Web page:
Often described as charismatic and hard-working, but also brash with authoritarian tendencies, Ecuadoran President Rafael Correa admits it himself: he wasn't elected to be Mr. Nice Guy.
Elected to a final, four-year term in Sunday's presidential election, Correa has brought stability to this notoriously unstable nation, which shuffled through a staggering seven presidents in 10 years before he took office in 2007.
He has become a forceful voice of Latin America's left, befriending ailing Venezuelan President Hugo Chavez while leading a softer socialist "revolution" than his more radical ally.
"The characteristics of my personality are positive for Ecuadorans. I am decisive, direct, objective, rational," the US-educated economist said. "But if I don't please someone, what can we do?"
"They didn't elect me to be Mr. Nice Guy to please everybody, but to move the nation forward. And we are undoubtedly making history," said Correa, 49, who was constitutionally limited to this last run at the presidency.
Correa has become popular in this Andean nation of 15 million people through social programs funded with the OPEC nation's oil proceeds, and his job approval rating has soared to 80 percent.
Partial results gave him 56.7 percent of the vote -- and a roughly 30-point lead over his nearest rival, banker Guillermo Lasso -- with just over a third of ballots counted.
"People feel that there is someone steering the ship and this generates trust because it brings more work," sociologist Hernan Reyes told AFP.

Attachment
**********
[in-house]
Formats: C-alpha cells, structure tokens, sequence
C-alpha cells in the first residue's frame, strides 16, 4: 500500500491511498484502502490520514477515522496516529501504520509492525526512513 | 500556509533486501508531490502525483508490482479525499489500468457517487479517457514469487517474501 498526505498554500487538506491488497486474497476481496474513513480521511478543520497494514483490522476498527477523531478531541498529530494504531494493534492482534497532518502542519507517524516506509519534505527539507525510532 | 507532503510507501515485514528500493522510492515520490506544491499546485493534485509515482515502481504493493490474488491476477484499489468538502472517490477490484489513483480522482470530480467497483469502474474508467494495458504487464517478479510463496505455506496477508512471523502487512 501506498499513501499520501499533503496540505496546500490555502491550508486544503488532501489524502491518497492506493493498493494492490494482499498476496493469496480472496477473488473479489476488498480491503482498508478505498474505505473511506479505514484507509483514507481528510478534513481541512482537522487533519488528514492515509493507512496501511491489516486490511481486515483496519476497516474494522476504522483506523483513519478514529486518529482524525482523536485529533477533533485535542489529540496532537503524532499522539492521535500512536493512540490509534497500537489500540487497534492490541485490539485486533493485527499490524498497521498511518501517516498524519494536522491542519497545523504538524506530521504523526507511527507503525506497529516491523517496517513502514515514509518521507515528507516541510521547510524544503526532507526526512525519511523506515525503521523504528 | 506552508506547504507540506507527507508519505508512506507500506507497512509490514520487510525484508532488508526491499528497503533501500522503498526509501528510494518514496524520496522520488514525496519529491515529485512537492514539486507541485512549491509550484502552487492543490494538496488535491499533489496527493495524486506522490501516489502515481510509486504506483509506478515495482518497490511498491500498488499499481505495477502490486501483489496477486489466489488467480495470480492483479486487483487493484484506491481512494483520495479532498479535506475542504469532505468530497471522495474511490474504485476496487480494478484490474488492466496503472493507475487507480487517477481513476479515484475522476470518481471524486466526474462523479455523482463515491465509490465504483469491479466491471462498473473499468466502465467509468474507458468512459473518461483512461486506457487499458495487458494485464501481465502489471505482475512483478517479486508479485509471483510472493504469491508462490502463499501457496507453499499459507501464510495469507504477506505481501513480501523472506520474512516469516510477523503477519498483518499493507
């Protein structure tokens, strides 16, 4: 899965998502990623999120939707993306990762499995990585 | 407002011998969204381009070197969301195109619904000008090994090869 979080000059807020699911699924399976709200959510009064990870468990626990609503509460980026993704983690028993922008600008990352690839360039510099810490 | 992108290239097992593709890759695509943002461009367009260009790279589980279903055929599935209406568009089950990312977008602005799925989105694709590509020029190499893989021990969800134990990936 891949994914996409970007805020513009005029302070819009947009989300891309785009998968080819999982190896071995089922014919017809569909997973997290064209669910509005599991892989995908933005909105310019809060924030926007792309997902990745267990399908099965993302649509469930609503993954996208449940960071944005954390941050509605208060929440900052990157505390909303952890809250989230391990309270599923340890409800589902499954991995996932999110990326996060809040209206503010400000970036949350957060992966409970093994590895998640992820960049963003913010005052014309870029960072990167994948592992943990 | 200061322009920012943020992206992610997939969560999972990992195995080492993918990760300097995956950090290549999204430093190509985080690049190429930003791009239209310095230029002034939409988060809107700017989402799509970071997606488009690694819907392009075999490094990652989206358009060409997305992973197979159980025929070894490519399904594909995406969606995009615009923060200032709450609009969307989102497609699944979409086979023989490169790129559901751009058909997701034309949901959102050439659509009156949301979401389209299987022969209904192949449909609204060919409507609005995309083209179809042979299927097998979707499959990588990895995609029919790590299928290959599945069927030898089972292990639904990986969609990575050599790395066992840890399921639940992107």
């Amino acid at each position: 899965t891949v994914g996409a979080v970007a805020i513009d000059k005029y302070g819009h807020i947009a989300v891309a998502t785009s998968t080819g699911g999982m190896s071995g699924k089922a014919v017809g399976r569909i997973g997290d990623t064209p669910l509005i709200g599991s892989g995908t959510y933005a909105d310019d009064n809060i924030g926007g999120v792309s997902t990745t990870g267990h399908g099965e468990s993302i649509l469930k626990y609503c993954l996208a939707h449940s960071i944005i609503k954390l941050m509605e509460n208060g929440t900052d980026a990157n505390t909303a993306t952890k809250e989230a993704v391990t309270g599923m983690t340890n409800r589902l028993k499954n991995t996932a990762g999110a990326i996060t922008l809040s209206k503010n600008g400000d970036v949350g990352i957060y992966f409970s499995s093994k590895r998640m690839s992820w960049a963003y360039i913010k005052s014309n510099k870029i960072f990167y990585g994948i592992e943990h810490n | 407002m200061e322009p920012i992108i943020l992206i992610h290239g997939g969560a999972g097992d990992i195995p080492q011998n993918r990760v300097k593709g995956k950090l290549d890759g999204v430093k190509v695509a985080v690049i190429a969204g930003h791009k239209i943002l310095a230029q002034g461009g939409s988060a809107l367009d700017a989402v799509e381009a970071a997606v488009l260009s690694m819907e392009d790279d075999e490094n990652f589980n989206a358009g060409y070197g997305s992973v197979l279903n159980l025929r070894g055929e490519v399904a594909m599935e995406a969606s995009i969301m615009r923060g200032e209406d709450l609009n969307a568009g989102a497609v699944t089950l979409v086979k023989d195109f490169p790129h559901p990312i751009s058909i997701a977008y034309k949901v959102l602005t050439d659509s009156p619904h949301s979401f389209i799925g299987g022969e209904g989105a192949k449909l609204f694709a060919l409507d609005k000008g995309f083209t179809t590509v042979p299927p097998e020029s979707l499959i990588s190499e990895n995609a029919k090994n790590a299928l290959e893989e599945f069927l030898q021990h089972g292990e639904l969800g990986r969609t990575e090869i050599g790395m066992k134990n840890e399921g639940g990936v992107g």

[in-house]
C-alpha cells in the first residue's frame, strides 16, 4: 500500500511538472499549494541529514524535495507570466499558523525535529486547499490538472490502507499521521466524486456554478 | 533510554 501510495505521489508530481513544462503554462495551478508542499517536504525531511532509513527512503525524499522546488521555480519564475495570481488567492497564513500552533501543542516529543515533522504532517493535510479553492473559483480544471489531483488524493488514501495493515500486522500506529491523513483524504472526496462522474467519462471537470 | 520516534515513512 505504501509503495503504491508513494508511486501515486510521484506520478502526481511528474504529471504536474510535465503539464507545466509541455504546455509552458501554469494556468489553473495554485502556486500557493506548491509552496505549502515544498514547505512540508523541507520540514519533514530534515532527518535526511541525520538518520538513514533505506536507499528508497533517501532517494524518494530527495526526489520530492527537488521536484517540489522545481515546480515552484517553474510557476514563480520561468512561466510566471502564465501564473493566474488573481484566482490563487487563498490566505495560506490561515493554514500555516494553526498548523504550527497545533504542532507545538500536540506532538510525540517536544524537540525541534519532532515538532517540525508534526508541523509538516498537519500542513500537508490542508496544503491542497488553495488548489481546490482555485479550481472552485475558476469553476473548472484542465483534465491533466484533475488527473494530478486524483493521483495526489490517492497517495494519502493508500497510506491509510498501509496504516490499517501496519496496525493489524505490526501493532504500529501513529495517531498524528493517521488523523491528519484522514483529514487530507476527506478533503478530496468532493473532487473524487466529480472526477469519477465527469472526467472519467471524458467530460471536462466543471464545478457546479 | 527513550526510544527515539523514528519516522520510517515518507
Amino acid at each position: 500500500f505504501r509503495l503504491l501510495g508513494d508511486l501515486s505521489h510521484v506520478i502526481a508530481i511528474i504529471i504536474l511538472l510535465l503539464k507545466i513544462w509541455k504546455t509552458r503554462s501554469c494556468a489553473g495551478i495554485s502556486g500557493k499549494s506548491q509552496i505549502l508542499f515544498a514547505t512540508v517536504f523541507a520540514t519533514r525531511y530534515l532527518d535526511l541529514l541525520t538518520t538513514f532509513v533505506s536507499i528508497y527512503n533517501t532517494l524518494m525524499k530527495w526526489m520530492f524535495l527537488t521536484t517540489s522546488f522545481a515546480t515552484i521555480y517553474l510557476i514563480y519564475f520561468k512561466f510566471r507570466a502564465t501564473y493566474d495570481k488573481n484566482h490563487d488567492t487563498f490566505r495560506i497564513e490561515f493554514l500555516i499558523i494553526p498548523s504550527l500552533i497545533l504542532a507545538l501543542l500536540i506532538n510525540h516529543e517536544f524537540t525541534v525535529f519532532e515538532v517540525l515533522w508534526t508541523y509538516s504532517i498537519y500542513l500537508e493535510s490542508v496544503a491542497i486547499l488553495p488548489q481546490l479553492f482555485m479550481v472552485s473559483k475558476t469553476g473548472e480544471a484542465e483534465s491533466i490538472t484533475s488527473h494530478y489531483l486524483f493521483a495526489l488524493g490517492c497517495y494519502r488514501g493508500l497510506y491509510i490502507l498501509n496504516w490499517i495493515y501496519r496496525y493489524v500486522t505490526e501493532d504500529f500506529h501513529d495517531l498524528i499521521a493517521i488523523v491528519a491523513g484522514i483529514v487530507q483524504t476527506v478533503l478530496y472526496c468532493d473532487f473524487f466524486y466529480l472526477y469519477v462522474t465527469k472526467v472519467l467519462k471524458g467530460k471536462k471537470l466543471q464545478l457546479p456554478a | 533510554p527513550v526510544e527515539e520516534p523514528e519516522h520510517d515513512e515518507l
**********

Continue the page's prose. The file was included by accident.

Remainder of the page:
"He generates trust with the level of work he delivers, the demands he has on his subordinates and the amount of finished public works," Reyes said.
Correa has insisted that he is not "anti-capitalist or anti-Yankee," stating that the left has committed the mistake of denying space to the market and capitalist economy.
But he has also antagonized big business and media groups, seizing the assets of bankers involved in corruption scandals and accusing private news organizations of conspiring to destabilize him.
And his plans for large-scale mining have angered indigenous communities.
Correa was born into a lower middle-class family in the southwestern port of Guayaquil, the country's industrial center. His father spent time in jail in the United States after he was caught carrying narcotics as a "drug mule."
He was able to study thanks to scholarships which took him to the Catholic University of Leuven in Belgium, before earning a doctorate's degree in economics from the University of Illinois in the United States.
He became finance minister in 2005 but was swiftly fired after three months because of his diatribes against international financial groups.
Once he became president, he forced oil companies to renegotiate contracts in order to bring more money to state coffers. He refused to pay part of the country's external debt in 2009 because he considered it inflated.
He has also irked the United States, ending an agreement that allowed the US army to use a Pacific coast base for anti-drug operations.
In 2011, he expelled US ambassador Heather Hodges after WikiLeaks released a diplomatic cable in which the diplomat said Correa chose a corrupt general to head the police.
In another act of defiance last August, Correa granted asylum to WikiLeaks founder Julian Assange at Ecuador's embassy in London.
His relations with its neighbor Colombia have also been rocky at times. In 2008, he broke off ties with Bogota for 20 months after the Colombian military attacked a Marxist FARC rebel hideout inside Ecuador.
Correa faced his toughest test in September 2010, when hundreds of police officers rebelled over a new public wage law.
He even dared the police officers to kill him, opening his shirt to bare his chest at them and shouting: "If you want to kill the president, here he is, kill him!"
The officers roughed him up and he ended up in a hospital, where he was holed up until the army intervened to rescue him from the rebellious police officers.